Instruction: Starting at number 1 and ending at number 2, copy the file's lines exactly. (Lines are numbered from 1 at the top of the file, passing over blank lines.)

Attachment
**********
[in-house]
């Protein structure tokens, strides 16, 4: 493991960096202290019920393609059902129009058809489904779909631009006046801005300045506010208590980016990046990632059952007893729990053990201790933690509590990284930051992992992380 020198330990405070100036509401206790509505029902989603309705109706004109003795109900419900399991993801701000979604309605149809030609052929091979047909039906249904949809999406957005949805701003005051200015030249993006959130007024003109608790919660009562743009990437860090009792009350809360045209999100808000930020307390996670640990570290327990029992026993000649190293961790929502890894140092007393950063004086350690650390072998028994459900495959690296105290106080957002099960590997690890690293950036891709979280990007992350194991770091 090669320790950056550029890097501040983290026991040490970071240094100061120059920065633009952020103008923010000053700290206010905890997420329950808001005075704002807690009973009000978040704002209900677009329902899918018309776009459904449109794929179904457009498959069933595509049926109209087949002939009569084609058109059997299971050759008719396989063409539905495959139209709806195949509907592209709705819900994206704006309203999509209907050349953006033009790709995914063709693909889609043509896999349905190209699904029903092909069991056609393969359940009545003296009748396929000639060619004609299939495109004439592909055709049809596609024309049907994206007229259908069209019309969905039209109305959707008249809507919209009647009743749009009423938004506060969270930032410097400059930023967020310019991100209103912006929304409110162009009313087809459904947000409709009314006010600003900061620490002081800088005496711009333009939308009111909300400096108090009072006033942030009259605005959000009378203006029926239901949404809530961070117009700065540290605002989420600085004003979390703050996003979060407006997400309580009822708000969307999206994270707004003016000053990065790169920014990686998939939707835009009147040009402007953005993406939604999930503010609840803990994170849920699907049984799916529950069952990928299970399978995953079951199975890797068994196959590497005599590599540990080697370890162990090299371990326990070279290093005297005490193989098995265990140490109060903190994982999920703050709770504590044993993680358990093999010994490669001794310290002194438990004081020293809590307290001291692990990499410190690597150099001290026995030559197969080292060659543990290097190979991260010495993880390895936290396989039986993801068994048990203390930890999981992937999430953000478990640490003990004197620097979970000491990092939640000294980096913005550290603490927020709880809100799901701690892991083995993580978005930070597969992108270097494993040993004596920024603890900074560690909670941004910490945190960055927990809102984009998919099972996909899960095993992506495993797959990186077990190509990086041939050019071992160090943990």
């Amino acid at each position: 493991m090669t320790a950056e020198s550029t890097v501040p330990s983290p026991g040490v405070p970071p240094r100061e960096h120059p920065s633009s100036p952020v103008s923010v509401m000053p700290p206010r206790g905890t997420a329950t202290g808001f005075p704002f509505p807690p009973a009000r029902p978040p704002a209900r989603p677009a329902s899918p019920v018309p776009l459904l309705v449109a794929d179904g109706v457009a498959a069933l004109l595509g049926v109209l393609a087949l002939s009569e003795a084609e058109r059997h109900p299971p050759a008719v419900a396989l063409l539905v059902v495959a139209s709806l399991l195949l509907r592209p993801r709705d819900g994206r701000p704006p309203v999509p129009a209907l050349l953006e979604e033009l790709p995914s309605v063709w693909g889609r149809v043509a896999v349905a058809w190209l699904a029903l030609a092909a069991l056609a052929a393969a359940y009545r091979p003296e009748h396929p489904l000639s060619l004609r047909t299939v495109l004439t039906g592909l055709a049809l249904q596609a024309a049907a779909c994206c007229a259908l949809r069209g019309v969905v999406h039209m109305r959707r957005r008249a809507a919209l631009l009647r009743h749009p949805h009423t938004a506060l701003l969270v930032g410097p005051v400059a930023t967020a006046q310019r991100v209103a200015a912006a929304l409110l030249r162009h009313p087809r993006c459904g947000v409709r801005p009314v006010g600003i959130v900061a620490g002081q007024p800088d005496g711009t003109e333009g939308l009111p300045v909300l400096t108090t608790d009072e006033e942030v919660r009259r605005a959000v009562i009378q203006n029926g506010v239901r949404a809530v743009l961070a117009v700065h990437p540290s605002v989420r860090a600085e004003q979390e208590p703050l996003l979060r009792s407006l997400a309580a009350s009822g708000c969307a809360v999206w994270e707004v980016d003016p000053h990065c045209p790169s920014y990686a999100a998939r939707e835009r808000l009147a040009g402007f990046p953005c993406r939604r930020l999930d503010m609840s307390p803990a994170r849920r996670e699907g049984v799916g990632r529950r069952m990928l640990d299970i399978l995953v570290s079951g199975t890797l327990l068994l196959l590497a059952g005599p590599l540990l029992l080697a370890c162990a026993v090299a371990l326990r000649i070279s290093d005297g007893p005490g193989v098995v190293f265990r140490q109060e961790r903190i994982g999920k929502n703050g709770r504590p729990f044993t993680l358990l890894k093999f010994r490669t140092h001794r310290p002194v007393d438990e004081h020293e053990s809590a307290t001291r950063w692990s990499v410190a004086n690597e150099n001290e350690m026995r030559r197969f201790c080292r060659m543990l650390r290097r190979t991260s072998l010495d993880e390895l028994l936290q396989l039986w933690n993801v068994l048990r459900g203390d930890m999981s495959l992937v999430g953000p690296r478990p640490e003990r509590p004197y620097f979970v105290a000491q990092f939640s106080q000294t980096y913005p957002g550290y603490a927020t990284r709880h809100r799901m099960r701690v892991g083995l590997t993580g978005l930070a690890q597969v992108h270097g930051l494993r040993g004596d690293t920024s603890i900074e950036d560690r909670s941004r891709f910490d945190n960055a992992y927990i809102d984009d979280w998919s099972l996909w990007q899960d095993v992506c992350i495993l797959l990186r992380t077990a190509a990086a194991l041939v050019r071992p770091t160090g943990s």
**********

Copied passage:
[in-house]
């Protein structure tokens, strides 16, 4: 493991960096202290019920393609059902129009058809489904779909631009006046801005300045506010208590980016990046990632059952007893729990053990201790933690509590990284930051992992992380 020198330990405070100036509401206790509505029902989603309705109706004109003795109900419900399991993801701000979604309605149809030609052929091979047909039906249904949809999406957005949805701003005051200015030249993006959130007024003109608790919660009562743009990437860090009792009350809360045209999100808000930020307390996670640990570290327990029992026993000649190293961790929502890894140092007393950063004086350690650390072998028994459900495959690296105290106080957002099960590997690890690293950036891709979280990007992350194991770091 090669320790950056550029890097501040983290026991040490970071240094100061120059920065633009952020103008923010000053700290206010905890997420329950808001005075704002807690009973009000978040704002209900677009329902899918018309776009459904449109794929179904457009498959069933595509049926109209087949002939009569084609058109059997299971050759008719396989063409539905495959139209709806195949509907592209709705819900994206704006309203999509209907050349953006033009790709995914063709693909889609043509896999349905190209699904029903092909069991056609393969359940009545003296009748396929000639060619004609299939495109004439592909055709049809596609024309049907994206007229259908069209019309969905039209109305959707008249809507919209009647009743749009009423938004506060969270930032410097400059930023967020310019991100209103912006929304409110162009009313087809459904947000409709009314006010600003900061620490002081800088005496711009333009939308009111909300400096108090009072006033942030009259605005959000009378203006029926239901949404809530961070117009700065540290605002989420600085004003979390703050996003979060407006997400309580009822708000969307999206994270707004003016000053990065790169920014990686998939939707835009009147040009402007953005993406939604999930503010609840803990994170849920699907049984799916529950069952990928299970399978995953079951199975890797068994196959590497005599590599540990080697370890162990090299371990326990070279290093005297005490193989098995265990140490109060903190994982999920703050709770504590044993993680358990093999010994490669001794310290002194438990004081020293809590307290001291692990990499410190690597150099001290026995030559197969080292060659543990290097190979991260010495993880390895936290396989039986993801068994048990203390930890999981992937999430953000478990640490003990004197620097979970000491990092939640000294980096913005550290603490927020709880809100799901701690892991083995993580978005930070597969992108270097494993040993004596920024603890900074560690909670941004910490945190960055927990809102984009998919099972996909899960095993992506495993797959990186077990190509990086041939050019071992160090943990």